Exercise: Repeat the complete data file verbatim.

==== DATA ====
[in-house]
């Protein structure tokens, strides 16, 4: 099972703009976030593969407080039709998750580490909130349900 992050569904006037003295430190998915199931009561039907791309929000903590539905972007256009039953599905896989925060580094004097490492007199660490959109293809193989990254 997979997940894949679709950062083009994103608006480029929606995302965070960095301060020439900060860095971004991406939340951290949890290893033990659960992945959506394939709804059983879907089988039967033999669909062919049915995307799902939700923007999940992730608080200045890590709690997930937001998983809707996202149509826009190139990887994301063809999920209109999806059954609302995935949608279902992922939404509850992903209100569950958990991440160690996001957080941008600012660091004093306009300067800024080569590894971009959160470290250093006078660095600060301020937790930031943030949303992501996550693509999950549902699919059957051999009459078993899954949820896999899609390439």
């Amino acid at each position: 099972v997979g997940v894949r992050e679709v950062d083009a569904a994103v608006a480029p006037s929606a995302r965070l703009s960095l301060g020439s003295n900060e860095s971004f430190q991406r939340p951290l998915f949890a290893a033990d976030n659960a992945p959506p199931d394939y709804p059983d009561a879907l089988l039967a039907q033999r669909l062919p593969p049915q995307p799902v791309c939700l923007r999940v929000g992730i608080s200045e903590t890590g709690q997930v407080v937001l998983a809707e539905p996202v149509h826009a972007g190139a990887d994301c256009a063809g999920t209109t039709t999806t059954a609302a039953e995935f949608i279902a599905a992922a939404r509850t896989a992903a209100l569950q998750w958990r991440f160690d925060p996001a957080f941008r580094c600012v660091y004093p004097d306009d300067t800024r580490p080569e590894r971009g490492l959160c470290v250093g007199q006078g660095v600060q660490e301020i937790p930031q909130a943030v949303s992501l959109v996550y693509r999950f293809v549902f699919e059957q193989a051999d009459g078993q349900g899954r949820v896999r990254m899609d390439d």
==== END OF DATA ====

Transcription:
[in-house]
């Protein structure tokens, strides 16, 4: 099972703009976030593969407080039709998750580490909130349900 992050569904006037003295430190998915199931009561039907791309929000903590539905972007256009039953599905896989925060580094004097490492007199660490959109293809193989990254 997979997940894949679709950062083009994103608006480029929606995302965070960095301060020439900060860095971004991406939340951290949890290893033990659960992945959506394939709804059983879907089988039967033999669909062919049915995307799902939700923007999940992730608080200045890590709690997930937001998983809707996202149509826009190139990887994301063809999920209109999806059954609302995935949608279902992922939404509850992903209100569950958990991440160690996001957080941008600012660091004093306009300067800024080569590894971009959160470290250093006078660095600060301020937790930031943030949303992501996550693509999950549902699919059957051999009459078993899954949820896999899609390439």
């Amino acid at each position: 099972v997979g997940v894949r992050e679709v950062d083009a569904a994103v608006a480029p006037s929606a995302r965070l703009s960095l301060g020439s003295n900060e860095s971004f430190q991406r939340p951290l998915f949890a290893a033990d976030n659960a992945p959506p199931d394939y709804p059983d009561a879907l089988l039967a039907q033999r669909l062919p593969p049915q995307p799902v791309c939700l923007r999940v929000g992730i608080s200045e903590t890590g709690q997930v407080v937001l998983a809707e539905p996202v149509h826009a972007g190139a990887d994301c256009a063809g999920t209109t039709t999806t059954a609302a039953e995935f949608i279902a599905a992922a939404r509850t896989a992903a209100l569950q998750w958990r991440f160690d925060p996001a957080f941008r580094c600012v660091y004093p004097d306009d300067t800024r580490p080569e590894r971009g490492l959160c470290v250093g007199q006078g660095v600060q660490e301020i937790p930031q909130a943030v949303s992501l959109v996550y693509r999950f293809v549902f699919e059957q193989a051999d009459g078993q349900g899954r949820v896999r990254m899609d390439d």